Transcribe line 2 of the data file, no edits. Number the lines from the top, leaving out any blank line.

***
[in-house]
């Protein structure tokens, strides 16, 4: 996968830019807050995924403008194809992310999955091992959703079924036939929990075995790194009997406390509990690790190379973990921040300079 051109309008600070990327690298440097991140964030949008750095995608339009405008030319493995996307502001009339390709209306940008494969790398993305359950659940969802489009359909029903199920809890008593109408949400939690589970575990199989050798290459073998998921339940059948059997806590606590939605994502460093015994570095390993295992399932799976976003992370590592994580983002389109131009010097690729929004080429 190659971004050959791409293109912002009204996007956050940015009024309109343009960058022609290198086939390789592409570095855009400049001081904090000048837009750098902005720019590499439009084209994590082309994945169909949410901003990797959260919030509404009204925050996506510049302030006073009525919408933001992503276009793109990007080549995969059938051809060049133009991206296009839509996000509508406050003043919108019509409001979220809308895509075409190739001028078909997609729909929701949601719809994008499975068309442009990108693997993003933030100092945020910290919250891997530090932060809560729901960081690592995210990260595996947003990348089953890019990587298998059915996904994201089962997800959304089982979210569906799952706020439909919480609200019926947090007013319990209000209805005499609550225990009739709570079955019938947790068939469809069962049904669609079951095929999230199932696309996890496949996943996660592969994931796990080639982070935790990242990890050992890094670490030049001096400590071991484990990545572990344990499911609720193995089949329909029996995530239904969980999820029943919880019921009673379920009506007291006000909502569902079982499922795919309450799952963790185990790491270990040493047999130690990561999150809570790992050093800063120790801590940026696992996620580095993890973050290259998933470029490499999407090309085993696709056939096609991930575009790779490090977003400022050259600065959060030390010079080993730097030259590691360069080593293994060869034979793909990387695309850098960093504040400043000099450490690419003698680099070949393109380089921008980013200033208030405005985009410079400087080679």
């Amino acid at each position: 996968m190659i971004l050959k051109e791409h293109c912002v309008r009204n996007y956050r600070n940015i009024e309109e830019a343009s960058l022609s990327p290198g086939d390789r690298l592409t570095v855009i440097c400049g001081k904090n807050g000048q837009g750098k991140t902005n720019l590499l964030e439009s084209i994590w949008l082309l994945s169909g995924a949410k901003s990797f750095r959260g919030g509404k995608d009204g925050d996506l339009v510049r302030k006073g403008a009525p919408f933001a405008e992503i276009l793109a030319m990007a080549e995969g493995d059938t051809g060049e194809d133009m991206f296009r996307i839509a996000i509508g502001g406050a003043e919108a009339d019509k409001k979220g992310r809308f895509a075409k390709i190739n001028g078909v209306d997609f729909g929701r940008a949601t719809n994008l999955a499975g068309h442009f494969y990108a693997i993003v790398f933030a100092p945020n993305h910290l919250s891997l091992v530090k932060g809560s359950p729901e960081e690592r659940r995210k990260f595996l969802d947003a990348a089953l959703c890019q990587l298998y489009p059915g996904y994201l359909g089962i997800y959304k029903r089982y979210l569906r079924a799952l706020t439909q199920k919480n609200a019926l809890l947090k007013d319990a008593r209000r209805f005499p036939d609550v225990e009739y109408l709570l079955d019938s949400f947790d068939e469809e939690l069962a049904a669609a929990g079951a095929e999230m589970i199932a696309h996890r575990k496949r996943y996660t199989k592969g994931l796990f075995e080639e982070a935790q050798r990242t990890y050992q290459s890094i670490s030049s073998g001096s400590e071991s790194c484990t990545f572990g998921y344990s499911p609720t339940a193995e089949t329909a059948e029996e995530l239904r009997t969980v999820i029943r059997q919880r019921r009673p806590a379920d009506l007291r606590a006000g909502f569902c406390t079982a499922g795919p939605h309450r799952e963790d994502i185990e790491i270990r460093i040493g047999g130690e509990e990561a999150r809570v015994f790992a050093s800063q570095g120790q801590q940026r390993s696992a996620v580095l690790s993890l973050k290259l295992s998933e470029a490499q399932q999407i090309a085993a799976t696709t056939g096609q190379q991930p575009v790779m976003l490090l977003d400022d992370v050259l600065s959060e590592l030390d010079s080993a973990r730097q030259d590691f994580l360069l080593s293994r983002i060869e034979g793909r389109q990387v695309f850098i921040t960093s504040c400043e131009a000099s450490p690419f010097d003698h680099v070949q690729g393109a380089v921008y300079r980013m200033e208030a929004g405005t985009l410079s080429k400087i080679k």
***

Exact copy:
């Protein structure tokens, strides 16, 4: 996968830019807050995924403008194809992310999955091992959703079924036939929990075995790194009997406390509990690790190379973990921040300079 051109309008600070990327690298440097991140964030949008750095995608339009405008030319493995996307502001009339390709209306940008494969790398993305359950659940969802489009359909029903199920809890008593109408949400939690589970575990199989050798290459073998998921339940059948059997806590606590939605994502460093015994570095390993295992399932799976976003992370590592994580983002389109131009010097690729929004080429 190659971004050959791409293109912002009204996007956050940015009024309109343009960058022609290198086939390789592409570095855009400049001081904090000048837009750098902005720019590499439009084209994590082309994945169909949410901003990797959260919030509404009204925050996506510049302030006073009525919408933001992503276009793109990007080549995969059938051809060049133009991206296009839509996000509508406050003043919108019509409001979220809308895509075409190739001028078909997609729909929701949601719809994008499975068309442009990108693997993003933030100092945020910290919250891997530090932060809560729901960081690592995210990260595996947003990348089953890019990587298998059915996904994201089962997800959304089982979210569906799952706020439909919480609200019926947090007013319990209000209805005499609550225990009739709570079955019938947790068939469809069962049904669609079951095929999230199932696309996890496949996943996660592969994931796990080639982070935790990242990890050992890094670490030049001096400590071991484990990545572990344990499911609720193995089949329909029996995530239904969980999820029943919880019921009673379920009506007291006000909502569902079982499922795919309450799952963790185990790491270990040493047999130690990561999150809570790992050093800063120790801590940026696992996620580095993890973050290259998933470029490499999407090309085993696709056939096609991930575009790779490090977003400022050259600065959060030390010079080993730097030259590691360069080593293994060869034979793909990387695309850098960093504040400043000099450490690419003698680099070949393109380089921008980013200033208030405005985009410079400087080679």